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What are disease management programs (DMPs)?

Created: ; Last Update: December 30, 2016; Next update: 2020.

Disease management programs (DMPs) are structured treatment plans that aim to help people better manage their chronic disease and to maintain and improve quality of life. DMPs are also run with the general goal of improving medical treatment in the long term. They are also called “structured treatment programs.”

Statutory health insurance funds in Germany have offered DMPs in cooperation with doctors since 2002. The programs include regular doctor's appointments for consultations and medical examinations. Learning more is also a part of the programs, for example in the form of training courses for patients. Doctors who offer DMP treatment must meet certain requirements and follow defined quality standards.

In Germany, DMPs are currently available for people with these chronic diseases:

  • Asthma
  • Chronic-obstructive pulmonary disease (COPD)
  • Breast cancer
  • Type 1 diabetes
  • Type 2 diabetes
  • Coronary artery disease (CAD), including a module for chronic heart failure

People who have more than one of these diseases can participate in the DMPs for each of their diseases.

The programs are based on the guidelines issued by the German Federal Joint Committee (G-BA). G-BA is the highest decision-making body of the joint self-government of physicians, dentists, psychotherapists, hospitals and health insurance funds in Germany.

What is the aim of disease management programs?

The main aim of a DMP is to reduce the symptoms associated with a chronic disease and keep them from getting worse. Other targets include trying to prevent complications or accompanying diseases from developing.

In addition, this structured approach to treatment aims to help people cope with their disease and to show them ways of dealing with the demands of their treatment in everyday life. All of these things together aim to improve quality of life for program participants.

Disease management programs also aim to improve cooperation between the various specialists and institutions that provide care for a patient, such as family and specialist doctors, hospitals and rehabilitation centers. This is meant to ensure that the individual treatment steps are well coordinated and, for example, avoid the same medical test being done twice unnecessarily.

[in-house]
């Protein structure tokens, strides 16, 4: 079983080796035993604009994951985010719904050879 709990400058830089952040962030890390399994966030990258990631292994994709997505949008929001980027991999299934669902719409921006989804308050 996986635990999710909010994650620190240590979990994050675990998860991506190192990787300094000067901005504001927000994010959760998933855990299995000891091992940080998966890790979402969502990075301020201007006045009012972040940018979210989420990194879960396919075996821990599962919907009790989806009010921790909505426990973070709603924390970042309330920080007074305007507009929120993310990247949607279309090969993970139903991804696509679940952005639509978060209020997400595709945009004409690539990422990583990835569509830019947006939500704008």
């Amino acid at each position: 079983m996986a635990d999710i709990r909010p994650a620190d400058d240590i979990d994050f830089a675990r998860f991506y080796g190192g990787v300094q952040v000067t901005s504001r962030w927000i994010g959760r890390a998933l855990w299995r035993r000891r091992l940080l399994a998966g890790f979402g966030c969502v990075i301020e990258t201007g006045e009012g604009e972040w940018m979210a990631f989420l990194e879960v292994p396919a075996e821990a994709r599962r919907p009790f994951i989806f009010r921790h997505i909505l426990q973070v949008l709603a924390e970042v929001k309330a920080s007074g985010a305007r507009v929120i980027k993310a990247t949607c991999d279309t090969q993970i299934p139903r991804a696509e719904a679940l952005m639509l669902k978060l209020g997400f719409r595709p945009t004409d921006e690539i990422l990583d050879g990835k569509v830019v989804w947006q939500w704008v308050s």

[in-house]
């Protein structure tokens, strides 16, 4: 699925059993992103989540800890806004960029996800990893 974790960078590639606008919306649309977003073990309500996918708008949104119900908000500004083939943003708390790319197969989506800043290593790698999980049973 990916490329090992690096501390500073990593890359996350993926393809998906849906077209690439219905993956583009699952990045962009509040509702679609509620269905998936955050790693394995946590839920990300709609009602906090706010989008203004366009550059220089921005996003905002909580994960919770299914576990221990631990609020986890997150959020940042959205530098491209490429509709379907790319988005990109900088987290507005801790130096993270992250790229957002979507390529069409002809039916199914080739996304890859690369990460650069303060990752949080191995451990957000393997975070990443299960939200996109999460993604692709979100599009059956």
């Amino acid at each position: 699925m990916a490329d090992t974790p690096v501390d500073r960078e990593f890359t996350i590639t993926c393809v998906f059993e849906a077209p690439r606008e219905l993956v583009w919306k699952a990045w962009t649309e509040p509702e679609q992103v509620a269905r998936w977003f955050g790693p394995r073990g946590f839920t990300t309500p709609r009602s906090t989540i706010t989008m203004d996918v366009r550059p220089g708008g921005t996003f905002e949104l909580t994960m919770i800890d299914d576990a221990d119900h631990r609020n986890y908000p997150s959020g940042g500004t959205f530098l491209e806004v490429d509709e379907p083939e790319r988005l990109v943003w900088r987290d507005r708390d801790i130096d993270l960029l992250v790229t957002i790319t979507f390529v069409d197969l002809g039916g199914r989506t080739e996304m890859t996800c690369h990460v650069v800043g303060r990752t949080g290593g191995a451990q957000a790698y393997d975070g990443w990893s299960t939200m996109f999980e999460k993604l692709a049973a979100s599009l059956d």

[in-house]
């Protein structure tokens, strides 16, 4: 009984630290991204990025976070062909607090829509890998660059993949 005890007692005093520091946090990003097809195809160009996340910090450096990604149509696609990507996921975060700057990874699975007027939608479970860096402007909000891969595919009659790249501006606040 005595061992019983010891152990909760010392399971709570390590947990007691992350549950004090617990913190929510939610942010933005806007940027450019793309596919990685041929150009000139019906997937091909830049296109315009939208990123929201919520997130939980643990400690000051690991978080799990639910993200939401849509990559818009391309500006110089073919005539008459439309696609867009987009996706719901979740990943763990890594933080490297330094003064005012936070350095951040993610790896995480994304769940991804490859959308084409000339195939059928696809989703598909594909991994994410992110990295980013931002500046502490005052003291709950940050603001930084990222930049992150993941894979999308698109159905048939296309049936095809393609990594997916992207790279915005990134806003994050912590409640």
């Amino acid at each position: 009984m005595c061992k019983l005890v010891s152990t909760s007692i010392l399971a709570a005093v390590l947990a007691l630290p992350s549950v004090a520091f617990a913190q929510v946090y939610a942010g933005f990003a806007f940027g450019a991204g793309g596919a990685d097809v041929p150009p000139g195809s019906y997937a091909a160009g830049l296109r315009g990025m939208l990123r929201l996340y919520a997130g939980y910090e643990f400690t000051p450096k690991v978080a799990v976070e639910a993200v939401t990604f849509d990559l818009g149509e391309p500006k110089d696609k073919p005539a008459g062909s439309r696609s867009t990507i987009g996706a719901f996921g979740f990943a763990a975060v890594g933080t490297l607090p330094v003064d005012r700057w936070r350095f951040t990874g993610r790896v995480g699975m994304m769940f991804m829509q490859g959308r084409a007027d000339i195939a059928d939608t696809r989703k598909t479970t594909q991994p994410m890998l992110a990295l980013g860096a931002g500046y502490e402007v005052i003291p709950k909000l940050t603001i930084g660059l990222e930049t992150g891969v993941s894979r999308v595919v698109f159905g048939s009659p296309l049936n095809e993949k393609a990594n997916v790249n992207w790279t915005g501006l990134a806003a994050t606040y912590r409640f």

How is treatment provided in a disease management program?

After medical consultations and examinations, and diagnosis, the doctor will prepare an individual treatment plan based on the specifications of the DMP. This plan includes medication and other treatments, training courses and regular check-ups, some of which may be carried out by other doctors or hospitals. For example, the DMP for diabetes involves having regular eye tests in order to detect and treat possible eye damage early on.

The individual therapy steps, as well as the outcomes of tests and treatment, are documented. This is done to enable all those involved in the therapy to understand why certain decisions were made and certain measures taken, and to take this information into consideration when planning further treatment.

Patients who enroll in a DMP commit themselves to actively cooperate in their treatment – for example, by visiting a doctor every three or six months. All of the participating health care providers – including doctors, hospitals, rehabilitation centers, nurses and trainers – commit themselves to fulfill certain quality requirements and follow the defined treatment plans.

Several things are done to assure quality in a DMP. This includes documenting and evaluating patient data regularly. The doctors get feedback reports on their treatment outcomes, which are also compared with the outcomes achieved by other doctors’ practices. Doctors can also attend training courses.

If you would like to participate in a DMP, but your family doctor does not take part, you may have to change doctors.